Performance review can be helpful time

WORKING WOMAN

March 08, 1992|By Niki Scott | Niki Scott,Universal Press Syndicate

During a performance review, both employee and employer are on trial. As a boss, it's a test of your fairness, objectivity, tact and ability to communicate your desires and expectations in a clear, reasonable, positive, professional manner.

Here are 12 ways to ensure that neither you nor your employee is bloodied by a performance review:

* First, tell your employee what she's doing right. No matter how many complaints you have about her conduct, there are some things she's doing well, or you'd be firing her. Take the time to mention some of these, and she'll be more able to accept the bad news.

* Watch your tone of voice. Don't scold! Bosses who sound like exasperated mothers usually end up with employees who act like rebellious children.

* Be specific. Vague exhortations to "get the lead out," "get some fire in your belly" or "shape up" just cause anger and fear and leave an employee with no specific goals toward which she can work.

Don't even say, "You don't pay enough attention to details," without also saying, "For example, a presentation went out to our best client last week with four of its pages missing."

* Tell her how you want her to change. Again, be specific! It's not enough to say, "I want you to keep me better informed," unless you also say, "This could take the form of written reports from you at three-week intervals," or "How about if you update me every Monday morning?"

* Tell her why she must improve. Put her behavior or bad attitude into context by telling her how it affects others and impedes the smooth operation of your workplace.

* Ask her if there are temporary, external reasons that her performance level has dropped lately. Is she ill? Having marital troubles? Going through a divorce? Is one of her children ill or in trouble? Is she having trouble with her child-care arrangements? Or is she trying to care for an ill or elderly relative?

If she's being distracted by temporary personal problems, a formerly good employee needs and deserves your patience, help, support and understanding -- and a lighter work load for a while, if you can manage it.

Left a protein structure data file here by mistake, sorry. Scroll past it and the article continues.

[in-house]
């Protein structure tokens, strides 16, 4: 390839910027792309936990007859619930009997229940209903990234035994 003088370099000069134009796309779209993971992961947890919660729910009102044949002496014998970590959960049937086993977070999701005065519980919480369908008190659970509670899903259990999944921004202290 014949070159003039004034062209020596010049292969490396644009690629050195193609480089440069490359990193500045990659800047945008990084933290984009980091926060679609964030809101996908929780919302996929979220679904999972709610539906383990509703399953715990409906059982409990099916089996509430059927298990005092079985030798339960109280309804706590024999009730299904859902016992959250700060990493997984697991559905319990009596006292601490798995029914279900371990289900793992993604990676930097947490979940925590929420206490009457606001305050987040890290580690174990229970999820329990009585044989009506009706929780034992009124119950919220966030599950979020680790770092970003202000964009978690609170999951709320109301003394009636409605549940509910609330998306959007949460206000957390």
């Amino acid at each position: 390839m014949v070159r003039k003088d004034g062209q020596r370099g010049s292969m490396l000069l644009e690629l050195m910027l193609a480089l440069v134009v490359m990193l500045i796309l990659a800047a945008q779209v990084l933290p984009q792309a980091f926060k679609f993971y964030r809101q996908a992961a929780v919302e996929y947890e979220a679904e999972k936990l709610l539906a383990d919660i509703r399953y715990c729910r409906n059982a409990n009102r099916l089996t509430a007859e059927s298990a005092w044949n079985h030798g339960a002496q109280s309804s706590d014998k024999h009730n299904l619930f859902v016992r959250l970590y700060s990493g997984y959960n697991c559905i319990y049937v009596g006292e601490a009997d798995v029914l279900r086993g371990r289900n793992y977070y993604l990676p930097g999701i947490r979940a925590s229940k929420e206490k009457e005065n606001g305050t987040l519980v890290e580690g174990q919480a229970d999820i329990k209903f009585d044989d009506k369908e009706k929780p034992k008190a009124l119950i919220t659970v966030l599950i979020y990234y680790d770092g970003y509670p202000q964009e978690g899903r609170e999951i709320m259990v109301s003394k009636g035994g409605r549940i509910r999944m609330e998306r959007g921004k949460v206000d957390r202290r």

* Give her a chance to set the record straight. If there's another side to the story, you need to hear it. Is she simply overworked, for example? Has her work-load increased because of staff cutbacks or corporate reorganization? She may need temporary help or more flexible deadlines for a while. She'll certainly need your patience and understanding, as well as recognition that she's carrying an extra load.

* Reassure her. Tell her that you have faith in her. Tell her that you know she can make the changes she needs to make. Assure her that you'll notice any improvement in her performance, as well.

* Give her ways to measure success. Don't say, "I want you to accomplish more," unless you explain what "accomplishing more" means.

* Ask for her participation in solving her own problems. "What do you think we should do?" "How do you think we can change this?"

* Encourage her to take some time before she responds to what you've said. Then make a follow-up appointment on the spot, so she'll know you're not just trying to have the last word.

* Finally, make it clear that this performance review is business, not personal. Say so, first of all; then prove it by staying calm, non-accusatory, objective and helpful.

Questions and comments for Niki Scott should be addressed Working Woman, Features Department, The Sun, Baltimore 21278.

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